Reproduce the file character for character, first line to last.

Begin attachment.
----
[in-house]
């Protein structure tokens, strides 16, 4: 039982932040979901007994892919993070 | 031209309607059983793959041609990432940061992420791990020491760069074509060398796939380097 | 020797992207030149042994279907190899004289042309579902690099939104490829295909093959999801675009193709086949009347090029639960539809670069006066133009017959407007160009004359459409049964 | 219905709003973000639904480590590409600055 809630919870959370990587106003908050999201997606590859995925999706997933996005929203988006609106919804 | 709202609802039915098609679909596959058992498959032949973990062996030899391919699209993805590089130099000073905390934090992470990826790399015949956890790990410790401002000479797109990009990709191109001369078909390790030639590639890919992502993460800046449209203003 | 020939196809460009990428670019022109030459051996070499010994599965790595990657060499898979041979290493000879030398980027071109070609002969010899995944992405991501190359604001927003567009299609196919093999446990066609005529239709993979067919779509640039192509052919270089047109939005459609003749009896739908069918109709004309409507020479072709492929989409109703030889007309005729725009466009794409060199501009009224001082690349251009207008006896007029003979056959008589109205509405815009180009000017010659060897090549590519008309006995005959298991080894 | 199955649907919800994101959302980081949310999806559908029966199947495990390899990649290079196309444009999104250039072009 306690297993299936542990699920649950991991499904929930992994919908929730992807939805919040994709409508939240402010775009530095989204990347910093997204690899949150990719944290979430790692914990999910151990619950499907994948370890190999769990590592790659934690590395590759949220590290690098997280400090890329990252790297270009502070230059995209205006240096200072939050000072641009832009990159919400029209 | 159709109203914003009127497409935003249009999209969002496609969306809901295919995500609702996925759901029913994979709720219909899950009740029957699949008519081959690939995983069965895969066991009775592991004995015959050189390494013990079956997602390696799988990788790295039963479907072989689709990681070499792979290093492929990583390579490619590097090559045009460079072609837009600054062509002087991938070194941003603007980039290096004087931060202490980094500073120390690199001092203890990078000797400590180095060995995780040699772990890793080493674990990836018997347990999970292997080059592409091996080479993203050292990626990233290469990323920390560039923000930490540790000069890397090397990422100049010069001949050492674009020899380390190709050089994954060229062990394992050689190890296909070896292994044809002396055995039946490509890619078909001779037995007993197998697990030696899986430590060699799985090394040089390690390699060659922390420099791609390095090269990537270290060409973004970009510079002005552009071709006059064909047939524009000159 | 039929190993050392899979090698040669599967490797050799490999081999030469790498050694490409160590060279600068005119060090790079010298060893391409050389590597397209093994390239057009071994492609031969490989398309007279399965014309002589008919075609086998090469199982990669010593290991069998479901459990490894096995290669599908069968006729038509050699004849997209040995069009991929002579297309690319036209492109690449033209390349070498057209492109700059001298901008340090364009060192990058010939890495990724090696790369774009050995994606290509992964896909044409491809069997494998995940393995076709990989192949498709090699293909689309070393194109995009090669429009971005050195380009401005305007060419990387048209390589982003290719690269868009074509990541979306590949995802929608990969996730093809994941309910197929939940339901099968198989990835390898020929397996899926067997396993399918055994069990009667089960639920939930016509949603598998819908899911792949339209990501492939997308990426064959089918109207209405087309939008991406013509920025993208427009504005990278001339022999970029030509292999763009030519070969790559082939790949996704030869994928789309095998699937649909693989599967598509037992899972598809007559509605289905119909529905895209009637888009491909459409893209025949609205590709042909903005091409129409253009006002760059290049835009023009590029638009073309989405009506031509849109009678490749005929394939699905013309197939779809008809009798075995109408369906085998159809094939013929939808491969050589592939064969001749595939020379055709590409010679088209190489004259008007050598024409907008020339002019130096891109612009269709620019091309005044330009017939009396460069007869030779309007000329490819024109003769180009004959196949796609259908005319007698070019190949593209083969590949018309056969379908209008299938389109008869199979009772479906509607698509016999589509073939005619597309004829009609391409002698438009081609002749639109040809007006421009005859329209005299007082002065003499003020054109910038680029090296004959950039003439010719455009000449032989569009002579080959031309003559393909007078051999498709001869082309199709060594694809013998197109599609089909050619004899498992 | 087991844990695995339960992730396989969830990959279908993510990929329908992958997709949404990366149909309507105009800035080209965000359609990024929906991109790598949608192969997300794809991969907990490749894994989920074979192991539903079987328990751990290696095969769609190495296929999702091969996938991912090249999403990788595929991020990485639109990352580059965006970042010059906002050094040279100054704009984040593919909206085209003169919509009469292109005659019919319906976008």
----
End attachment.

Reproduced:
[in-house]
């Protein structure tokens, strides 16, 4: 039982932040979901007994892919993070 | 031209309607059983793959041609990432940061992420791990020491760069074509060398796939380097 | 020797992207030149042994279907190899004289042309579902690099939104490829295909093959999801675009193709086949009347090029639960539809670069006066133009017959407007160009004359459409049964 | 219905709003973000639904480590590409600055 809630919870959370990587106003908050999201997606590859995925999706997933996005929203988006609106919804 | 709202609802039915098609679909596959058992498959032949973990062996030899391919699209993805590089130099000073905390934090992470990826790399015949956890790990410790401002000479797109990009990709191109001369078909390790030639590639890919992502993460800046449209203003 | 020939196809460009990428670019022109030459051996070499010994599965790595990657060499898979041979290493000879030398980027071109070609002969010899995944992405991501190359604001927003567009299609196919093999446990066609005529239709993979067919779509640039192509052919270089047109939005459609003749009896739908069918109709004309409507020479072709492929989409109703030889007309005729725009466009794409060199501009009224001082690349251009207008006896007029003979056959008589109205509405815009180009000017010659060897090549590519008309006995005959298991080894 | 199955649907919800994101959302980081949310999806559908029966199947495990390899990649290079196309444009999104250039072009 306690297993299936542990699920649950991991499904929930992994919908929730992807939805919040994709409508939240402010775009530095989204990347910093997204690899949150990719944290979430790692914990999910151990619950499907994948370890190999769990590592790659934690590395590759949220590290690098997280400090890329990252790297270009502070230059995209205006240096200072939050000072641009832009990159919400029209 | 159709109203914003009127497409935003249009999209969002496609969306809901295919995500609702996925759901029913994979709720219909899950009740029957699949008519081959690939995983069965895969066991009775592991004995015959050189390494013990079956997602390696799988990788790295039963479907072989689709990681070499792979290093492929990583390579490619590097090559045009460079072609837009600054062509002087991938070194941003603007980039290096004087931060202490980094500073120390690199001092203890990078000797400590180095060995995780040699772990890793080493674990990836018997347990999970292997080059592409091996080479993203050292990626990233290469990323920390560039923000930490540790000069890397090397990422100049010069001949050492674009020899380390190709050089994954060229062990394992050689190890296909070896292994044809002396055995039946490509890619078909001779037995007993197998697990030696899986430590060699799985090394040089390690390699060659922390420099791609390095090269990537270290060409973004970009510079002005552009071709006059064909047939524009000159 | 039929190993050392899979090698040669599967490797050799490999081999030469790498050694490409160590060279600068005119060090790079010298060893391409050389590597397209093994390239057009071994492609031969490989398309007279399965014309002589008919075609086998090469199982990669010593290991069998479901459990490894096995290669599908069968006729038509050699004849997209040995069009991929002579297309690319036209492109690449033209390349070498057209492109700059001298901008340090364009060192990058010939890495990724090696790369774009050995994606290509992964896909044409491809069997494998995940393995076709990989192949498709090699293909689309070393194109995009090669429009971005050195380009401005305007060419990387048209390589982003290719690269868009074509990541979306590949995802929608990969996730093809994941309910197929939940339901099968198989990835390898020929397996899926067997396993399918055994069990009667089960639920939930016509949603598998819908899911792949339209990501492939997308990426064959089918109207209405087309939008991406013509920025993208427009504005990278001339022999970029030509292999763009030519070969790559082939790949996704030869994928789309095998699937649909693989599967598509037992899972598809007559509605289905119909529905895209009637888009491909459409893209025949609205590709042909903005091409129409253009006002760059290049835009023009590029638009073309989405009506031509849109009678490749005929394939699905013309197939779809008809009798075995109408369906085998159809094939013929939808491969050589592939064969001749595939020379055709590409010679088209190489004259008007050598024409907008020339002019130096891109612009269709620019091309005044330009017939009396460069007869030779309007000329490819024109003769180009004959196949796609259908005319007698070019190949593209083969590949018309056969379908209008299938389109008869199979009772479906509607698509016999589509073939005619597309004829009609391409002698438009081609002749639109040809007006421009005859329209005299007082002065003499003020054109910038680029090296004959950039003439010719455009000449032989569009002579080959031309003559393909007078051999498709001869082309199709060594694809013998197109599609089909050619004899498992 | 087991844990695995339960992730396989969830990959279908993510990929329908992958997709949404990366149909309507105009800035080209965000359609990024929906991109790598949608192969997300794809991969907990490749894994989920074979192991539903079987328990751990290696095969769609190495296929999702091969996938991912090249999403990788595929991020990485639109990352580059965006970042010059906002050094040279100054704009984040593919909206085209003169919509009469292109005659019919319906976008």